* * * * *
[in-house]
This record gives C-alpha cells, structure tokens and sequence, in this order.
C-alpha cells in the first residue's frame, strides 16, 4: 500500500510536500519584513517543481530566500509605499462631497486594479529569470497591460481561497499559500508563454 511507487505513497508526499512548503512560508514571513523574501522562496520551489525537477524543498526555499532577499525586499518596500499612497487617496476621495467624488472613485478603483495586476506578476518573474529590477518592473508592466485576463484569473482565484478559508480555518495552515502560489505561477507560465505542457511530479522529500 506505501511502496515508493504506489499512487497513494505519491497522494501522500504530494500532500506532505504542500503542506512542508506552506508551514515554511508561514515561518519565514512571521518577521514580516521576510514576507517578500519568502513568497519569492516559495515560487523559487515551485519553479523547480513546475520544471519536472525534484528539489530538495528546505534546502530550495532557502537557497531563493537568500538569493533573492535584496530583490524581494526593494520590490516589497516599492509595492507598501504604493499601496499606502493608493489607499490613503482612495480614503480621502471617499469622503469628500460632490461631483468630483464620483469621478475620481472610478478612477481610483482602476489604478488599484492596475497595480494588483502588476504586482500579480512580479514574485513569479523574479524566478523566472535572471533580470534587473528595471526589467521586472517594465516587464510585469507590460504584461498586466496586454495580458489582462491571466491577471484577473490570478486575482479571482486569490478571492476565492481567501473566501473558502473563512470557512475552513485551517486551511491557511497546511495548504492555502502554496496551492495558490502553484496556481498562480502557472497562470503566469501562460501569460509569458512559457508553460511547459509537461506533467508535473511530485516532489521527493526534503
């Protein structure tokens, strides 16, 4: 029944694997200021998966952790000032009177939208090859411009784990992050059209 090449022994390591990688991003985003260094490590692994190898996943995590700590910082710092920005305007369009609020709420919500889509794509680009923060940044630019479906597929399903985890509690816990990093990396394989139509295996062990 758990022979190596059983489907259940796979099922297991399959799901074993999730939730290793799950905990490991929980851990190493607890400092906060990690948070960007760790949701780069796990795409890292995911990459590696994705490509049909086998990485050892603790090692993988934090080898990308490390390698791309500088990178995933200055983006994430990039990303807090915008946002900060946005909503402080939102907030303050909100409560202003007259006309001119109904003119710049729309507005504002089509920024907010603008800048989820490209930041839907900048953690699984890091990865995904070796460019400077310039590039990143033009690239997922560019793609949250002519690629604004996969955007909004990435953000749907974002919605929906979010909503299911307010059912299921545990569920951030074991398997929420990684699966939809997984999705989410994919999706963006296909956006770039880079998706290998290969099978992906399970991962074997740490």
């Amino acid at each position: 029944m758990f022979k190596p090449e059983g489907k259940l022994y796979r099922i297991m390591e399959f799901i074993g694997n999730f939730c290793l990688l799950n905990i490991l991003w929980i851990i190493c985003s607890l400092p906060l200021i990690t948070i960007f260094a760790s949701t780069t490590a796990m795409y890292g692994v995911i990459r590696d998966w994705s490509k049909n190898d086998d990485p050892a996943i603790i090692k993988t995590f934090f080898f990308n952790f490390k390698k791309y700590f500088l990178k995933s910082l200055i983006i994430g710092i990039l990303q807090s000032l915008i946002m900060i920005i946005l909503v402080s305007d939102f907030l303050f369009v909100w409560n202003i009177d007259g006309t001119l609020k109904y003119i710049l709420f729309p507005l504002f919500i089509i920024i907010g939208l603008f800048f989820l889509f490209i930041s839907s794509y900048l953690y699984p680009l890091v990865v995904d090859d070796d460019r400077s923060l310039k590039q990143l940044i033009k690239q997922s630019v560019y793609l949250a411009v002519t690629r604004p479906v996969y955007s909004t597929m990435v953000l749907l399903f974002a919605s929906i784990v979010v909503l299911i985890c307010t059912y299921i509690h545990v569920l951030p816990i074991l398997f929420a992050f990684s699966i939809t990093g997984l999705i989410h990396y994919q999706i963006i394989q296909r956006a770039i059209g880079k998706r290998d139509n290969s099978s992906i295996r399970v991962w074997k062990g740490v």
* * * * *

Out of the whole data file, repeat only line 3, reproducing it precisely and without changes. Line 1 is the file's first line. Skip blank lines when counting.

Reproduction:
C-alpha cells in the first residue's frame, strides 16, 4: 500500500510536500519584513517543481530566500509605499462631497486594479529569470497591460481561497499559500508563454 511507487505513497508526499512548503512560508514571513523574501522562496520551489525537477524543498526555499532577499525586499518596500499612497487617496476621495467624488472613485478603483495586476506578476518573474529590477518592473508592466485576463484569473482565484478559508480555518495552515502560489505561477507560465505542457511530479522529500 506505501511502496515508493504506489499512487497513494505519491497522494501522500504530494500532500506532505504542500503542506512542508506552506508551514515554511508561514515561518519565514512571521518577521514580516521576510514576507517578500519568502513568497519569492516559495515560487523559487515551485519553479523547480513546475520544471519536472525534484528539489530538495528546505534546502530550495532557502537557497531563493537568500538569493533573492535584496530583490524581494526593494520590490516589497516599492509595492507598501504604493499601496499606502493608493489607499490613503482612495480614503480621502471617499469622503469628500460632490461631483468630483464620483469621478475620481472610478478612477481610483482602476489604478488599484492596475497595480494588483502588476504586482500579480512580479514574485513569479523574479524566478523566472535572471533580470534587473528595471526589467521586472517594465516587464510585469507590460504584461498586466496586454495580458489582462491571466491577471484577473490570478486575482479571482486569490478571492476565492481567501473566501473558502473563512470557512475552513485551517486551511491557511497546511495548504492555502502554496496551492495558490502553484496556481498562480502557472497562470503566469501562460501569460509569458512559457508553460511547459509537461506533467508535473511530485516532489521527493526534503